It’s about time there was a new Paper Mario game! This is the first one on a handheld, and fans will be pleased to know that it retains the cartoonish art style and the quirky sense of humour of the rest of the games. So it should. It wouldn’t be Paper Mario without it.
The game plays out with 2D characters in 3D landscapes, everything staying flat unlike Super Paper Mario where you could rotate the levels. I don’t miss that feature, but playing without it does make finding secret areas a bit of a pain, and often the result of an accidental push of the gamepad in the wrong direction. The biggest point of this game though is the stickers – they are the be all and end all. The first city is called Decalburg, there’s a Sticker Star festival that Bowser ruins in typical style, your helpful assistant is called Kersti and you’ve got to run around retrieving the six Royal Stickers that Bowser’s interference scattered to the wind… Yes, the plot is rather paper-thin.
The important thing is the stickers. Stickers, stickers, and more stickers are everywhere. Literally everywhere – on walls, in blocks, in the background, on the floor, behind things, in front of things, created from things, in frames in a museum… Stickers are everything in this game because you cannot do anything without them. They change the environment, allowing you to progress and they are also your attacks. At the beginning of each turn (the game keeps the turn-based battle system), you can choose a sticker to use, whether that’s a shell, a hammer or a classic jump attack. Time your button-presses well, as we’ve come to expect from Paper Mario, and you’re rewarded with a stronger attack that might make all the difference.
You need to learn very quickly how to manage your sticker supplies before you waste the good ‘shinies’ on some crappy goomba. It’s a little frustrating in this way at first, only increased when you see that they’ve taken out the levelling-up system. Mario has no powers of his own, so he doesn’t really need to ‘level up’ in a way. It’s a shame because you really feel the absence of those RPG elements if you’re a Paper Mario fan; they were one of the most satisfying aspects of the series’ gameplay. Replacing these elements with sticker upgrades isn’t quite the same because Mario himself doesn’t feel like Mario, he just feels like a collector endless admiring his stickers. At the beginning of a turn, he’ll stand there staring obsessively at his album while you decide which sticker to use.
Even so, Intelligent Systems have gained something creatively. The idea of a world made entirely of paper is taken further – you can ‘paperize’ the environment, as in turn it flat so you can stick stickers onto it, meaning that you can create bridges in certain areas. You can also turn objects into stickers, the earliest example being a fan which you can use in battle, or use in the environment to get a windmill turning. It’s clever, creative and often hilarious, especially when you see what a giant goat can do for the first time. Such overpowered attacks however are one-time use and you’ll need to backtrack to other areas to grab the items again. You’ll probably be doing that a lot, and then effing and blinding because there’s no room in your album to keep the good stuff.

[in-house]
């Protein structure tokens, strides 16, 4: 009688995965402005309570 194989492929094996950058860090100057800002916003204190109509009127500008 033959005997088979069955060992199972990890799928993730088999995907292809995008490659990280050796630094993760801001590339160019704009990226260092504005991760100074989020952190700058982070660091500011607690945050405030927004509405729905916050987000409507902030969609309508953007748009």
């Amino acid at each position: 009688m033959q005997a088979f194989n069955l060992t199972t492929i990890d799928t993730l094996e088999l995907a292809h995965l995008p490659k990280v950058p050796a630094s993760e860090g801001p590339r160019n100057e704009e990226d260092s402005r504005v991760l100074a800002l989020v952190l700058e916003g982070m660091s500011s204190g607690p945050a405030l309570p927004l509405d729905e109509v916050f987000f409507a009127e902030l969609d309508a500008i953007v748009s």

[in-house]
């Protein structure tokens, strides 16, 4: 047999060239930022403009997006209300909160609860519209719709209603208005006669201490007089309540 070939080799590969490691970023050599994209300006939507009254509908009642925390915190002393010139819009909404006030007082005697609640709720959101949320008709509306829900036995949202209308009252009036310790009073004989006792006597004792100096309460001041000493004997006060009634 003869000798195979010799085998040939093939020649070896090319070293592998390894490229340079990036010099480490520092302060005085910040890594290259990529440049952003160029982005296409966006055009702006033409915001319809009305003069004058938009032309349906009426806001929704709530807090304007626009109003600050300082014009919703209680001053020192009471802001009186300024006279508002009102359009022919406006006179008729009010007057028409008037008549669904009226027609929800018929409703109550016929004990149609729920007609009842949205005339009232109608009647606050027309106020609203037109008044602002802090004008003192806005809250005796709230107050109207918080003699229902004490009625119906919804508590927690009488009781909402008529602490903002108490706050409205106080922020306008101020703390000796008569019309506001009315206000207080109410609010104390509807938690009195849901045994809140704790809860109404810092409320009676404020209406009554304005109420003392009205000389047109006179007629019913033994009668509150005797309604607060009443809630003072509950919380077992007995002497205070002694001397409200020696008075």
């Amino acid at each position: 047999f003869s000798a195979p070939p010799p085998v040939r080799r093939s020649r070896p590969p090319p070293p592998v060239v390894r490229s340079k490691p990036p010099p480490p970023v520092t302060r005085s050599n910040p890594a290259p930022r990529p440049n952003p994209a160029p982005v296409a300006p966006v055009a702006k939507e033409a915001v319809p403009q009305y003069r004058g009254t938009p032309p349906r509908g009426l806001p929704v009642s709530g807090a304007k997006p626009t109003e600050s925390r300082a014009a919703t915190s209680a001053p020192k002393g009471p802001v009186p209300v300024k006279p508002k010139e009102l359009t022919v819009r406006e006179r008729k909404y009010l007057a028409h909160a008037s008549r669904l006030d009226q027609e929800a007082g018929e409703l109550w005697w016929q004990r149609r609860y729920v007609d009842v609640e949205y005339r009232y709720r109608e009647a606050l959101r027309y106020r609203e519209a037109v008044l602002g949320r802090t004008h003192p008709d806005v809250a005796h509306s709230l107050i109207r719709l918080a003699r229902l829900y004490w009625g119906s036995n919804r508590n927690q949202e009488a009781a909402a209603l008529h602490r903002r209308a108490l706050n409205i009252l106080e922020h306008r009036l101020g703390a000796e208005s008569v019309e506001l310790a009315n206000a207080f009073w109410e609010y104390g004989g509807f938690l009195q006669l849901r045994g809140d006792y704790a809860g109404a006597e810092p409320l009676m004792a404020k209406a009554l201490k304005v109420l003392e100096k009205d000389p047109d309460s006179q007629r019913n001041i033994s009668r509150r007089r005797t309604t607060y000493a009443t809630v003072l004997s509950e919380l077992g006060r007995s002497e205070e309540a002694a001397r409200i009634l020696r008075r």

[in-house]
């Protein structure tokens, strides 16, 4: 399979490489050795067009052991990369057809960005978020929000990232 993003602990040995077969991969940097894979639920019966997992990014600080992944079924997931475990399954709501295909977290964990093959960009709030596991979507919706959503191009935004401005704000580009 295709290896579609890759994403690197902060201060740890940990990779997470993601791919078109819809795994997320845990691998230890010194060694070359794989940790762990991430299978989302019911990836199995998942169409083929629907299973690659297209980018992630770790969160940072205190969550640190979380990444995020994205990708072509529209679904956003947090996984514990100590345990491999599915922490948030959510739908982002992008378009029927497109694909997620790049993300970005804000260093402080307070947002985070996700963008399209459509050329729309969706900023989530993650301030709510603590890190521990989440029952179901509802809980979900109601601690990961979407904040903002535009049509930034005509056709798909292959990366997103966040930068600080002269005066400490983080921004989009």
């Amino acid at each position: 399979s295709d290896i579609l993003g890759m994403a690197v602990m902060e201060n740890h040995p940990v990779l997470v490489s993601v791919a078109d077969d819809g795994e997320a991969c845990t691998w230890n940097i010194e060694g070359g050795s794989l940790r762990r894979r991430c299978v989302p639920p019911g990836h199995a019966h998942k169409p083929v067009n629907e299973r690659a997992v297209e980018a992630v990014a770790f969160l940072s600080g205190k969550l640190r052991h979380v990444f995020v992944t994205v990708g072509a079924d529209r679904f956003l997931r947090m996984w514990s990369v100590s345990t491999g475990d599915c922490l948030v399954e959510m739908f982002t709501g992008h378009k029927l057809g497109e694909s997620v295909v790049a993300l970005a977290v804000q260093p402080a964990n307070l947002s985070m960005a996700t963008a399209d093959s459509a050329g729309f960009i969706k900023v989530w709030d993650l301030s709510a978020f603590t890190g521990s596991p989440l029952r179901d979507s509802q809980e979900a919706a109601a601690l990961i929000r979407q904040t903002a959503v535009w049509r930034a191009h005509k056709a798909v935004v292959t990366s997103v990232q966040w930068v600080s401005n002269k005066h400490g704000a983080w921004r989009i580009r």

There’s a lack of signposting in the game which I think is a good thing because it really makes you think about how the game world works, but younger players may get easily frustrated because it’s not always clear what to do next. It sounds silly, but it’s not always immediately apparent that you need to bash a paper tree with your hammer to turn it into a bridge, or that you can go behind that batch of crates to get to a hidden area. Solving these puzzles and nailing this crazy kind of logic (something in the way? Well peel it off!) is really fun and satisfying. In this way, the world map system works well, allowing you to easily return to places because you’ll be obsessively collecting stickers like a primary school child to fill up the museum in town. Got, got, got, got, need, got, got.
I can’t help but feel like something’s missing from this game, like it needs one more page to make it complete. It has all the elements of a Paper Mario game, but it’s not as satisfying as the previous ones. The story isn’t as entertaining and it doesn’t have quite the same flashes of brilliance – it’s hard to come close to the moment in The Thousand Year Door where you first took control of a kidnapped Princess Peach, though. It’s still shiny, still funny, still fun but it doesn’t have the same kind of magic to it. At least it still looks and plays like Paper Mario, even if it does feel a bit flat.